Cambridge is a nice little town. Some of the businesses decided we needed a special celebration to help us enjoy winter more, so they came up with the idea for a “Frosty Frolic” for this weekend. My brother, Dan Korth, is participating in the celebration by hosting an open house in The Carpentry Shop as well as in his home. He’s inviting people to stop in to look at a fancy bar he’s building in his own family room. The bar is an ornate 1890’s era supper club style bar. I always enjoy looking at his projects. He’s come a long way from his first carpentry project.

Dan's first house

When Dan was a little boy, he knew exactly what he wanted to do when he got big – build things. He built his first house when he was seven. I helped him. That’s the two of us in the picture, hard at work.

Dan got quite a bit fancier in his buildings over the years. He built lots of houses in and around Cambridge. He also became intrigued by the challenges of remodeling commercial buildings. One of his more unusual projects was gutting the old Chevrolet garage on Main Street – that had originally been built as a wagon factory – and rebuilding it as retail space, a collection of eight Victorian-style shops. The building currently is the Rowe Pottery store. Another interesting project was across the street. He remodeled the old feed mill into a rustic restaurant.

Remodeled Farmhouse

One of his best projects was remodeling the farmhouse we grew up in, what is now Whispering Winds Retreat Haven. His starting point was a modest 1500 square foot two-story house with three bedrooms and one bathroom. He doubled its size, turning it into a 4-bedroom, 3-bathroom house with a fancy front porch. (His son – carpentry runs in the family – later added another bedroom and 2 more bathrooms.) The remodeled farmhouse has been quite versatile. The house has served as a bed and breakfast, an adult family home, and now as Whispering Winds Retreat Haven.

Dan has always said that he loves what he does for a living. He can’t imagine retiring. He’s having too much fun. He no longer builds houses. He just does the really fun stuff now – building custom cabinets and furniture.

Dan Korth in The Carpentry Shop

The Carpentry Shop, located right next to his house, is where he does all his work. He has a showroom filled with a variety of furniture and cabinets:

  • mission style chairs
  • end tables
  • book cases
  • a fireplace mantle
  • a wine cabinet
  • kitchen cabinets
  • a kitchen island on casters
  • an umbrella stand
  • and whatever else he feels like building.

Customers can buy furniture off the floor, or they can brainstorm ideas with Dan and have him build a one-of-a-kind piece of furniture or cabinetry that’s perfect for their needs.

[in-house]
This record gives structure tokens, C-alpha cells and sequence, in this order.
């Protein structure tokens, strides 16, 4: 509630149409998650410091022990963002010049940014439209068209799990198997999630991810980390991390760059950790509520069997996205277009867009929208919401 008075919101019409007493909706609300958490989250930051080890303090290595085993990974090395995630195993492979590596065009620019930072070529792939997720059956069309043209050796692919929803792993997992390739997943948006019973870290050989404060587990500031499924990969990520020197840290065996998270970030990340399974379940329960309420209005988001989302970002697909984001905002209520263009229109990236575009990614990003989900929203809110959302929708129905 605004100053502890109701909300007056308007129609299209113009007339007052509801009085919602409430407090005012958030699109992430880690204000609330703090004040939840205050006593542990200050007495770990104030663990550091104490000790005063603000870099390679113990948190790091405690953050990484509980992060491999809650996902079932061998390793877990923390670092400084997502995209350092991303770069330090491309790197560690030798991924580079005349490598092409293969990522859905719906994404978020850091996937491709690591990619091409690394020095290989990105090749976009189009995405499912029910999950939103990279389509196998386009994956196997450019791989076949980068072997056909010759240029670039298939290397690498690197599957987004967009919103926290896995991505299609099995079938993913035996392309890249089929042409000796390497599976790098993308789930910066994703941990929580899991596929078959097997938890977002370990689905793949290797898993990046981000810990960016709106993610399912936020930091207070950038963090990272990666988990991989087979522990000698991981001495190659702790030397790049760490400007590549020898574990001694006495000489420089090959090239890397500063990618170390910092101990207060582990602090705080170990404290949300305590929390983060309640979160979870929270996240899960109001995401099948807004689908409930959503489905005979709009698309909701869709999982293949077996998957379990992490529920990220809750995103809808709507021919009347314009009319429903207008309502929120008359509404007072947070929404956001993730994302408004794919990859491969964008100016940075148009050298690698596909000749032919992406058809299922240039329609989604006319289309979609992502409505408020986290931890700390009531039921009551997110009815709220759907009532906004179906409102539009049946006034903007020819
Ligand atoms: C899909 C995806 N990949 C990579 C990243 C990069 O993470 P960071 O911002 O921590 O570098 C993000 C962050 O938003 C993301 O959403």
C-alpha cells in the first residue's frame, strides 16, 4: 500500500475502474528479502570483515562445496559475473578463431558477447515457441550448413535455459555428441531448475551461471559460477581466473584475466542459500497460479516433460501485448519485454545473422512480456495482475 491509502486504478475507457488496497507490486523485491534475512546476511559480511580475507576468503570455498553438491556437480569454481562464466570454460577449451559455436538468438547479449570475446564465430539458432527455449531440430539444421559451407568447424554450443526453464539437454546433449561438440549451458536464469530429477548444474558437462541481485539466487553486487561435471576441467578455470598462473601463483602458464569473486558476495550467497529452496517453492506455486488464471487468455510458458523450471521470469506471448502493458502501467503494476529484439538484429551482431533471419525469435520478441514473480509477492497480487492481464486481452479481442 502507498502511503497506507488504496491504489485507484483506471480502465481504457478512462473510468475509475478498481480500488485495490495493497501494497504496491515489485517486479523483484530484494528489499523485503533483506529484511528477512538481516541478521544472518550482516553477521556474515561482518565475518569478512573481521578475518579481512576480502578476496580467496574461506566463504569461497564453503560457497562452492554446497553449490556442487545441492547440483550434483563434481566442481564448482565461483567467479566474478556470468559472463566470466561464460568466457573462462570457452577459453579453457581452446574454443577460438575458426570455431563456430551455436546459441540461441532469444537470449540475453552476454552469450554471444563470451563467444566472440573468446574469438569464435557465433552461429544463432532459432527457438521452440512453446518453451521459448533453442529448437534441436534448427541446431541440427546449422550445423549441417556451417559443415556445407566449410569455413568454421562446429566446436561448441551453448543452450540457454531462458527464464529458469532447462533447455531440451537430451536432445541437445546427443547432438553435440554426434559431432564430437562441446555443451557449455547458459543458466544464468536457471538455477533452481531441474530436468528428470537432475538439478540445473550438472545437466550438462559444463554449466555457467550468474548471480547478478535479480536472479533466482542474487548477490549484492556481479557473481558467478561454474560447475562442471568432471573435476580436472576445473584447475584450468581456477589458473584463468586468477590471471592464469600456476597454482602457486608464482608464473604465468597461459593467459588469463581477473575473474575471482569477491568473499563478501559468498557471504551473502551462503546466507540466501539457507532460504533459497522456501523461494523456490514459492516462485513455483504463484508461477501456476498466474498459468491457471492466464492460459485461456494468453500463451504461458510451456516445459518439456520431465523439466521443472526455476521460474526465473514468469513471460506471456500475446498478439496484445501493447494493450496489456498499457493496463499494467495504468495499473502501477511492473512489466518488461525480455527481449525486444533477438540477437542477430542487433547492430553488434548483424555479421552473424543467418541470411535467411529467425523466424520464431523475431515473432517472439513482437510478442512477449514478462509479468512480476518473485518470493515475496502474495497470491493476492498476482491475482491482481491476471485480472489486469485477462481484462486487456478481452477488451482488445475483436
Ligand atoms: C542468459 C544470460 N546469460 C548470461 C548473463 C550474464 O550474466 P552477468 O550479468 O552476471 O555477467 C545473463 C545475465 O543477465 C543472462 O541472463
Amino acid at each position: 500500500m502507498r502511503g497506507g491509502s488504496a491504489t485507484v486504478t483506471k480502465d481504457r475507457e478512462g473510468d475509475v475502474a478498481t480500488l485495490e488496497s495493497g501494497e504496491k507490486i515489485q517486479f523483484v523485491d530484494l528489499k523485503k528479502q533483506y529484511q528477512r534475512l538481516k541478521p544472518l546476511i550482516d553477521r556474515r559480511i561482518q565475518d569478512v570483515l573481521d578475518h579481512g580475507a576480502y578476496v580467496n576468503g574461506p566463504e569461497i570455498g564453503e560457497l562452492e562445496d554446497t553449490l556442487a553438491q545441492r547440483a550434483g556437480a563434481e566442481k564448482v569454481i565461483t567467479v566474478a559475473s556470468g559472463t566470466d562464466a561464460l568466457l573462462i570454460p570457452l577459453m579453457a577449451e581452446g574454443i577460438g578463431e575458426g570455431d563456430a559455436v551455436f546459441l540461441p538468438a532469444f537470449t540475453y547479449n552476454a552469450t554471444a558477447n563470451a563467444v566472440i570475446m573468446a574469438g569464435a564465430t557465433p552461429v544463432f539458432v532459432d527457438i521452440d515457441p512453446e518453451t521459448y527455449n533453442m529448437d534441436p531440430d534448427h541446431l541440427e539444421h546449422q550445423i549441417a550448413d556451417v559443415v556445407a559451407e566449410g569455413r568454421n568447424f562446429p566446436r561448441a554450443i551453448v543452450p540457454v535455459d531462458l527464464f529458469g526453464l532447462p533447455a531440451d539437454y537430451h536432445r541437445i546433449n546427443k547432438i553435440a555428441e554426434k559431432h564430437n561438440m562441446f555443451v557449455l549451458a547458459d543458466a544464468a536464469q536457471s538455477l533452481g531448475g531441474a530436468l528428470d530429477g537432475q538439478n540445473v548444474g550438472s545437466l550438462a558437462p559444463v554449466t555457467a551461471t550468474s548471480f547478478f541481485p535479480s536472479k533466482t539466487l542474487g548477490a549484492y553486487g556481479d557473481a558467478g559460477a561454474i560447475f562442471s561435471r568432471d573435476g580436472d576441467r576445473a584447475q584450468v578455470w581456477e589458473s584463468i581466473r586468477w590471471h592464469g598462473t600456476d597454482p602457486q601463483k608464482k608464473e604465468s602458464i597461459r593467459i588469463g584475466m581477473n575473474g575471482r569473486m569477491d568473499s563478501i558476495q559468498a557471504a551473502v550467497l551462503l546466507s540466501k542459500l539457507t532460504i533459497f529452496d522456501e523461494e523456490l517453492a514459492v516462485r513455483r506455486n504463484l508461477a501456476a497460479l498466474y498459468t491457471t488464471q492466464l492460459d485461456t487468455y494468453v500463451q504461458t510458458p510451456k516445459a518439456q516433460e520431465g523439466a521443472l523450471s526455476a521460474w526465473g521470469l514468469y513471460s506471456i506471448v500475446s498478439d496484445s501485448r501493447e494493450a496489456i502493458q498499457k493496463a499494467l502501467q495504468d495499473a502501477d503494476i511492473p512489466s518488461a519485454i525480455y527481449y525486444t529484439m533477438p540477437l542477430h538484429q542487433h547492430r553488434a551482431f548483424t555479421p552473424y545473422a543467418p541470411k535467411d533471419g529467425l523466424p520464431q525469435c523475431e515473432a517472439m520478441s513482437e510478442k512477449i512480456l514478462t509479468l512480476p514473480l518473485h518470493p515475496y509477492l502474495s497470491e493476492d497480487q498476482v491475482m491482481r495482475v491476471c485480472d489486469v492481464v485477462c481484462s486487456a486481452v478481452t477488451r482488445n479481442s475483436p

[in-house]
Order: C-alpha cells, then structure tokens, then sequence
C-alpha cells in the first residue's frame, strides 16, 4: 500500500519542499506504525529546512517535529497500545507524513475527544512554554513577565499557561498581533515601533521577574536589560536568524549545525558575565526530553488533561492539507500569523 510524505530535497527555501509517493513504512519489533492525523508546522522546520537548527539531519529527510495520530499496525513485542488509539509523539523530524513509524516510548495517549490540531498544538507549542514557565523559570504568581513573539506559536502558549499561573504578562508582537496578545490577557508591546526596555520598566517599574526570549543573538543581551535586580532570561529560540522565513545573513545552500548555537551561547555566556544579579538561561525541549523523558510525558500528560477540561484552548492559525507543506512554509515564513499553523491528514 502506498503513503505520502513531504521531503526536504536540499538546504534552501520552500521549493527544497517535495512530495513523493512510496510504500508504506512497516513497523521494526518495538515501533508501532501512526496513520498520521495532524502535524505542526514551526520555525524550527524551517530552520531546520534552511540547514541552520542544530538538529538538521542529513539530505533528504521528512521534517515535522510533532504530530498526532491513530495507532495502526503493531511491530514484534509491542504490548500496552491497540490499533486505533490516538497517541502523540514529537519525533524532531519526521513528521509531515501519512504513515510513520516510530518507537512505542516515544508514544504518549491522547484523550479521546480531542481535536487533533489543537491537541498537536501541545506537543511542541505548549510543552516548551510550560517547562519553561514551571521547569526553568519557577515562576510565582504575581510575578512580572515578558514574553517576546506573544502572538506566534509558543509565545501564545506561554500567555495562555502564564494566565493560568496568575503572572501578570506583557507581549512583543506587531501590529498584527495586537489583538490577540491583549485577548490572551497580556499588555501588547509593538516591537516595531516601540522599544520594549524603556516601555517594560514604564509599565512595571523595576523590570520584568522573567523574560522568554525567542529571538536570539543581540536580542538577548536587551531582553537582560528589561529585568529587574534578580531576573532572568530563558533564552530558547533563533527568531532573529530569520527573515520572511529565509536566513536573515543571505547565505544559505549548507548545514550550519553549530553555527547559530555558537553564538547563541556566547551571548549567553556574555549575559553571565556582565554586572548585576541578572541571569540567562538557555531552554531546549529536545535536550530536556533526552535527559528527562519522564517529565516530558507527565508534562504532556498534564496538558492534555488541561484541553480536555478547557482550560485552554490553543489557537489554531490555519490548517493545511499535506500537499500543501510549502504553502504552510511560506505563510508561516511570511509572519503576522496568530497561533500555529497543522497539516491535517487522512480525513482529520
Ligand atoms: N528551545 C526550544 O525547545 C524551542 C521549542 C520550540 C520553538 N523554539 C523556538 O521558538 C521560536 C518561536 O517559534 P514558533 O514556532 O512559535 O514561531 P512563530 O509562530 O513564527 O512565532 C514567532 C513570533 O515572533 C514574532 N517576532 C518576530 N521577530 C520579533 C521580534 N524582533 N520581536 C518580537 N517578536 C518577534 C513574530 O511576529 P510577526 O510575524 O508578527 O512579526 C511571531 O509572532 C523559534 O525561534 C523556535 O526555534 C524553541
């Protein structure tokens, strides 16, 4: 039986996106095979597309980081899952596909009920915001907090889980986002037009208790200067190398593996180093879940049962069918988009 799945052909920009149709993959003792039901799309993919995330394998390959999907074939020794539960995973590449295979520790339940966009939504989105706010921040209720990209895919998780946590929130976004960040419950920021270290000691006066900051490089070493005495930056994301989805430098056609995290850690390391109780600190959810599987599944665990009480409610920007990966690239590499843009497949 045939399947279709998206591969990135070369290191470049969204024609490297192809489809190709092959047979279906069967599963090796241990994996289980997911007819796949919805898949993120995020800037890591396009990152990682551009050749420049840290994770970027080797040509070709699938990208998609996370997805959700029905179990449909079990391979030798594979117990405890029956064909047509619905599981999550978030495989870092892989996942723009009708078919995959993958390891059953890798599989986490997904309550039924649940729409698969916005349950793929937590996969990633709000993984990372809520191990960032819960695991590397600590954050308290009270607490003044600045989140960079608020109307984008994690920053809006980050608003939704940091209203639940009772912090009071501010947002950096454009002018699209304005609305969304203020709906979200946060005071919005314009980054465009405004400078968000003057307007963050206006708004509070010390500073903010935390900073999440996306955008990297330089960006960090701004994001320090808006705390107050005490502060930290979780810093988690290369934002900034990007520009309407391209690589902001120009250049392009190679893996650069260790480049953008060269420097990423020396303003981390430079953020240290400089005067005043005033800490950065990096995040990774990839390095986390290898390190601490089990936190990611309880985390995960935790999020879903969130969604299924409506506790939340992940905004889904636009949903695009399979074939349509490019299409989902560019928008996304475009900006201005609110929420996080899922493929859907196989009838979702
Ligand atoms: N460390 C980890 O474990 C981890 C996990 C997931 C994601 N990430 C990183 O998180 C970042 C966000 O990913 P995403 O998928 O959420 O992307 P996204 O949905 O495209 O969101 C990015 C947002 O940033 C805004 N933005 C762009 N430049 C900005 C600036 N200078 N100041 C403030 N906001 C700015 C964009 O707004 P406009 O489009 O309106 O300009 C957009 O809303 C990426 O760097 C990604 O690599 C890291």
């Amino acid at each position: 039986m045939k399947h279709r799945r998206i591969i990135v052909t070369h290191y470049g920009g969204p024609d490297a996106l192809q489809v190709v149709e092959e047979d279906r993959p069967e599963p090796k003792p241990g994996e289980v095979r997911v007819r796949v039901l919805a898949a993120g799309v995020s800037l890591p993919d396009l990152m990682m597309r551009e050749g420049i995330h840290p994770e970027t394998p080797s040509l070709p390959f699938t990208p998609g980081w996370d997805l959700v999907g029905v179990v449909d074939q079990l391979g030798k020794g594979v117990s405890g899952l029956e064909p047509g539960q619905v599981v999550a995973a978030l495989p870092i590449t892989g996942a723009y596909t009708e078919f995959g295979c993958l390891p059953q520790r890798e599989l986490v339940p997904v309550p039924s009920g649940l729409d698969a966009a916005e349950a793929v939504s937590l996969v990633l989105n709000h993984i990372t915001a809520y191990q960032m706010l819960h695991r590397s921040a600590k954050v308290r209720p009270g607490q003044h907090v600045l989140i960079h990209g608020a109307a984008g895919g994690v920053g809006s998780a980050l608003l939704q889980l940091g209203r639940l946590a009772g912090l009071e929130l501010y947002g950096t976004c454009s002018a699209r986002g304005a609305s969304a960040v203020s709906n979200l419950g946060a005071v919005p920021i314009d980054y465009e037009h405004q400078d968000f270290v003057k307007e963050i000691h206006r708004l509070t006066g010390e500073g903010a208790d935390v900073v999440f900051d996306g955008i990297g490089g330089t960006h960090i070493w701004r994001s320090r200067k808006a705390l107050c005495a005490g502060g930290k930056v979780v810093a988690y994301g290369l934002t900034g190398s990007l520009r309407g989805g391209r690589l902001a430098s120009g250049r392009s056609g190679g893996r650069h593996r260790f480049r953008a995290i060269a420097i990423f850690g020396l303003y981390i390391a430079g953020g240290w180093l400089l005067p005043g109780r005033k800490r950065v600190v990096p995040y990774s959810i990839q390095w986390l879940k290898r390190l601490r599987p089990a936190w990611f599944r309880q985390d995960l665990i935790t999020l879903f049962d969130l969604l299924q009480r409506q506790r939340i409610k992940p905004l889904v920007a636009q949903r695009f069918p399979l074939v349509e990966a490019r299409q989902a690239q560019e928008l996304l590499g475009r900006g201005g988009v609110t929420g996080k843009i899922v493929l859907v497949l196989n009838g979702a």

The Carpentry Shop Helpers with Dan

If you can’t make it to Cambridge this Saturday, you may want to go to the FaceBook page for “The Carpentry Shop” and look at some pictures of his shop, his furniture, and his helpers.

(Note: It takes three shop dogs – Piper, Holly, and Sadie – to replace me as his helper.)

If you can make it to Cambridge, the town will do everything it can to be sure you have a great “frosty frolic” while you’re here. It may help you remember that “There is a time for everything, and a season for every activity under heaven.”

Here are some of the special things you can do in (or near) Cambridge on Saturday afternoon this week:

  • Jump into Lake Ripley through a big hole cut into the ice as part of the “Dip for Dozer” fundraising event.
  • Watch the big ice chunks from the hole be transformed into beautiful ice sculptures with the help of a chain saw under the guidance of Jim Murray.
  • Enjoy a free wine and chocolate tasting at Katy’s Corner on Main Street in Cambridge.
  • Shop the sales in the specialty shops for which Cambridge is so well known.
  • Tour the studios and workshops of local artists and craftsmen, including a potter (Mark Skudlarek), a recycle artist (Simone Mausser), and, of course, a furniture and cabinet maker (Dan Korth).

More details about all of the special activities happening at Cambridge’s Frosty Frolic can be found at  http://www.visitcambridgewi.com/events.htm#Frosty%20Frolic.

Whispering Winds still has rooms available for the weekend. If you can stay two nights, you can have the second night free. Call 608-212-6197 for details.

It’s time to enjoy the season of winter – before it’s gone!